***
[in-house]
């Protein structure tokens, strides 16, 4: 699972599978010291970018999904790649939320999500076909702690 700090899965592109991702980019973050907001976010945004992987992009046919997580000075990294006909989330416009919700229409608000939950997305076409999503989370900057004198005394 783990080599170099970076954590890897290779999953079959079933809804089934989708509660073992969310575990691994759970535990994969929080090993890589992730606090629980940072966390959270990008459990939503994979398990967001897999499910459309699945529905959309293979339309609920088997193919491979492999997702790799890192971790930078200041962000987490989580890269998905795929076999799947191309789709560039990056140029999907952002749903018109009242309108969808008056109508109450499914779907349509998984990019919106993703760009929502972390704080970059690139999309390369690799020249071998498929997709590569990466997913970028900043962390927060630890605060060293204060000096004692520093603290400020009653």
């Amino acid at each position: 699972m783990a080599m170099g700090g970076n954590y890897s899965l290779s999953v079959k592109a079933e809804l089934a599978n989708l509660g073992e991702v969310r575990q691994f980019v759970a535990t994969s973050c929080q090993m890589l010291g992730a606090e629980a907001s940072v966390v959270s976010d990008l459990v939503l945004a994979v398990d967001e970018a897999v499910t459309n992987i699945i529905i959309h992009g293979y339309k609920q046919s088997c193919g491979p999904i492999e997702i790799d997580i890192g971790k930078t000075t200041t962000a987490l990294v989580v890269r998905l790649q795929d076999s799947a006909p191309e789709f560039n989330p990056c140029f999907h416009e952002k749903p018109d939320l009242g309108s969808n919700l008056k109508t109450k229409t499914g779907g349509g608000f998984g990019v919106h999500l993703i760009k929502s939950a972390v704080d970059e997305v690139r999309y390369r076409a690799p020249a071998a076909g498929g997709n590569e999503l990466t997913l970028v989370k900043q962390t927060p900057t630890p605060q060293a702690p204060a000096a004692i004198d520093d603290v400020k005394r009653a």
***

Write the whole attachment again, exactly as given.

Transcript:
[in-house]
């Protein structure tokens, strides 16, 4: 699972599978010291970018999904790649939320999500076909702690 700090899965592109991702980019973050907001976010945004992987992009046919997580000075990294006909989330416009919700229409608000939950997305076409999503989370900057004198005394 783990080599170099970076954590890897290779999953079959079933809804089934989708509660073992969310575990691994759970535990994969929080090993890589992730606090629980940072966390959270990008459990939503994979398990967001897999499910459309699945529905959309293979339309609920088997193919491979492999997702790799890192971790930078200041962000987490989580890269998905795929076999799947191309789709560039990056140029999907952002749903018109009242309108969808008056109508109450499914779907349509998984990019919106993703760009929502972390704080970059690139999309390369690799020249071998498929997709590569990466997913970028900043962390927060630890605060060293204060000096004692520093603290400020009653």
């Amino acid at each position: 699972m783990a080599m170099g700090g970076n954590y890897s899965l290779s999953v079959k592109a079933e809804l089934a599978n989708l509660g073992e991702v969310r575990q691994f980019v759970a535990t994969s973050c929080q090993m890589l010291g992730a606090e629980a907001s940072v966390v959270s976010d990008l459990v939503l945004a994979v398990d967001e970018a897999v499910t459309n992987i699945i529905i959309h992009g293979y339309k609920q046919s088997c193919g491979p999904i492999e997702i790799d997580i890192g971790k930078t000075t200041t962000a987490l990294v989580v890269r998905l790649q795929d076999s799947a006909p191309e789709f560039n989330p990056c140029f999907h416009e952002k749903p018109d939320l009242g309108s969808n919700l008056k109508t109450k229409t499914g779907g349509g608000f998984g990019v919106h999500l993703i760009k929502s939950a972390v704080d970059e997305v690139r999309y390369r076409a690799p020249a071998a076909g498929g997709n590569e999503l990466t997913l970028v989370k900043q962390t927060p900057t630890p605060q060293a702690p204060a000096a004692i004198d520093d603290v400020k005394r009653a």